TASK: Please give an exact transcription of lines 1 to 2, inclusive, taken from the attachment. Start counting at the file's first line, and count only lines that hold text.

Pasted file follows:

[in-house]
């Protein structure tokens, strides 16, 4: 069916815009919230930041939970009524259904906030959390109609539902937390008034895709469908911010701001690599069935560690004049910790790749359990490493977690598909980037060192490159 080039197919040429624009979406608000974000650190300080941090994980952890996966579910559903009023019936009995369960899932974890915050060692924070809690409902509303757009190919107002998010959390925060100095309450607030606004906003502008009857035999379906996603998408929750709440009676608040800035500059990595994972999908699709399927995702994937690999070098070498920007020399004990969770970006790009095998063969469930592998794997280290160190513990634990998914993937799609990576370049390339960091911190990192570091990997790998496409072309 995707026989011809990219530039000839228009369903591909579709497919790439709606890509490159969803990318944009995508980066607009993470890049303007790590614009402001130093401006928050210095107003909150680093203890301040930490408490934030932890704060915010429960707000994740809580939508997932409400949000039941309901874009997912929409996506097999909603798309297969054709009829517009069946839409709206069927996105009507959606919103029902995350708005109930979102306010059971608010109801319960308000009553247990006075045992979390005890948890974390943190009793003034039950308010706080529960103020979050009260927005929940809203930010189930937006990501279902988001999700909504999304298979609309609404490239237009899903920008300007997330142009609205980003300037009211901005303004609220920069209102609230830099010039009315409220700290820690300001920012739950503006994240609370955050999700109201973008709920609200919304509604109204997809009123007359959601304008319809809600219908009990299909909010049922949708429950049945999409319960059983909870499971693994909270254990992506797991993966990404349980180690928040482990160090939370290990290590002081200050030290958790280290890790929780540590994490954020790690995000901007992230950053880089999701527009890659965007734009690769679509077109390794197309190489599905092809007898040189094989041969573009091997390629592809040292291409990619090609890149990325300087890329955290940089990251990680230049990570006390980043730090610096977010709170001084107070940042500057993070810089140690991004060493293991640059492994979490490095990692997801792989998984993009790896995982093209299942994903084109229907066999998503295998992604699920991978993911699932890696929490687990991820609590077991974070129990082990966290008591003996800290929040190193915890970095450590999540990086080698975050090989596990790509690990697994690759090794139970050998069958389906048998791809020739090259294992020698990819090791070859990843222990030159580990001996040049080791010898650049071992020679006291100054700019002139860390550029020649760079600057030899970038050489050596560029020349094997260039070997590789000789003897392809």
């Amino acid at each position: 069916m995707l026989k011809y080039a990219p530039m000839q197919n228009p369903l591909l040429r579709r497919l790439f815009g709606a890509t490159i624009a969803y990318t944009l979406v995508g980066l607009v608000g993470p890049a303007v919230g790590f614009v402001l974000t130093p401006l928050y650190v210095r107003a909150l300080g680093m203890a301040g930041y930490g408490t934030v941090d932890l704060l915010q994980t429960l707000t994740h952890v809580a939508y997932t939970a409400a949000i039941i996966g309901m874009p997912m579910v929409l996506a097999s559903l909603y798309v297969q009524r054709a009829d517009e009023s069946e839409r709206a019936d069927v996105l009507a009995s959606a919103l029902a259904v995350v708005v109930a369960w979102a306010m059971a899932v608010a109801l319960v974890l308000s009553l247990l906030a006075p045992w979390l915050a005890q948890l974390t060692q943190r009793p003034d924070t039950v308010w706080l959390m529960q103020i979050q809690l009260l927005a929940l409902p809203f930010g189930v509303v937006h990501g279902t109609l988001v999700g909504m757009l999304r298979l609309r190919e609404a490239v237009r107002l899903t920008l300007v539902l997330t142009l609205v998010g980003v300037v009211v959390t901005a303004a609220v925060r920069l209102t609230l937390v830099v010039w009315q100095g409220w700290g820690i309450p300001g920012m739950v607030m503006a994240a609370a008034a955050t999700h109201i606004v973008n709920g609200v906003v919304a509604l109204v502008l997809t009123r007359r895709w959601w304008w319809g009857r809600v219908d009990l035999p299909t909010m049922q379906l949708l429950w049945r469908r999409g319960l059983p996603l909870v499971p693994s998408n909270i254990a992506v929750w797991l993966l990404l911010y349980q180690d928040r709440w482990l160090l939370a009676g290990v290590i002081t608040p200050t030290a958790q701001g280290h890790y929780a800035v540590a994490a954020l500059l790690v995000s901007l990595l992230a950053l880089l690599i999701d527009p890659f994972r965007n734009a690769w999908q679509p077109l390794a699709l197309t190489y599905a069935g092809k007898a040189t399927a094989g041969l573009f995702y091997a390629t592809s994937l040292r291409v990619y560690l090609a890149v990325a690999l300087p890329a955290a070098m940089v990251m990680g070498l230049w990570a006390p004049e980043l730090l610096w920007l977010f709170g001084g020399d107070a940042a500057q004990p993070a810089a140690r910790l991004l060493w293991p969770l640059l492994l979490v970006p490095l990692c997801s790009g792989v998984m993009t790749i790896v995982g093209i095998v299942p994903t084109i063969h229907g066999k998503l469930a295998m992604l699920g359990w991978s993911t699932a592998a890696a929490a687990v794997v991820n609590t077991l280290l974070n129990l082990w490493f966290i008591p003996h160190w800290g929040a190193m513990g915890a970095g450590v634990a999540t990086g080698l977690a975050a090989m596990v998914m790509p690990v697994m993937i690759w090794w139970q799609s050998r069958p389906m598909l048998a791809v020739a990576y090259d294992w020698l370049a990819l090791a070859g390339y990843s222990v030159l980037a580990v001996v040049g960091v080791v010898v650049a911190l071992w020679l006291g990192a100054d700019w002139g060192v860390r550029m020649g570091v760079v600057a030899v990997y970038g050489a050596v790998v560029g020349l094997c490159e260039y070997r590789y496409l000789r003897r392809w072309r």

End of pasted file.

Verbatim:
[in-house]
């Protein structure tokens, strides 16, 4: 069916815009919230930041939970009524259904906030959390109609539902937390008034895709469908911010701001690599069935560690004049910790790749359990490493977690598909980037060192490159 080039197919040429624009979406608000974000650190300080941090994980952890996966579910559903009023019936009995369960899932974890915050060692924070809690409902509303757009190919107002998010959390925060100095309450607030606004906003502008009857035999379906996603998408929750709440009676608040800035500059990595994972999908699709399927995702994937690999070098070498920007020399004990969770970006790009095998063969469930592998794997280290160190513990634990998914993937799609990576370049390339960091911190990192570091990997790998496409072309 995707026989011809990219530039000839228009369903591909579709497919790439709606890509490159969803990318944009995508980066607009993470890049303007790590614009402001130093401006928050210095107003909150680093203890301040930490408490934030932890704060915010429960707000994740809580939508997932409400949000039941309901874009997912929409996506097999909603798309297969054709009829517009069946839409709206069927996105009507959606919103029902995350708005109930979102306010059971608010109801319960308000009553247990006075045992979390005890948890974390943190009793003034039950308010706080529960103020979050009260927005929940809203930010189930937006990501279902988001999700909504999304298979609309609404490239237009899903920008300007997330142009609205980003300037009211901005303004609220920069209102609230830099010039009315409220700290820690300001920012739950503006994240609370955050999700109201973008709920609200919304509604109204997809009123007359959601304008319809809600219908009990299909909010049922949708429950049945999409319960059983909870499971693994909270254990992506797991993966990404349980180690928040482990160090939370290990290590002081200050030290958790280290890790929780540590994490954020790690995000901007992230950053880089999701527009890659965007734009690769679509077109390794197309190489599905092809007898040189094989041969573009091997390629592809040292291409990619090609890149990325300087890329955290940089990251990680230049990570006390980043730090610096977010709170001084107070940042500057993070810089140690991004060493293991640059492994979490490095990692997801792989998984993009790896995982093209299942994903084109229907066999998503295998992604699920991978993911699932890696929490687990991820609590077991974070129990082990966290008591003996800290929040190193915890970095450590999540990086080698975050090989596990790509690990697994690759090794139970050998069958389906048998791809020739090259294992020698990819090791070859990843222990030159580990001996040049080791010898650049071992020679006291100054700019002139860390550029020649760079600057030899970038050489050596560029020349094997260039070997590789000789003897392809």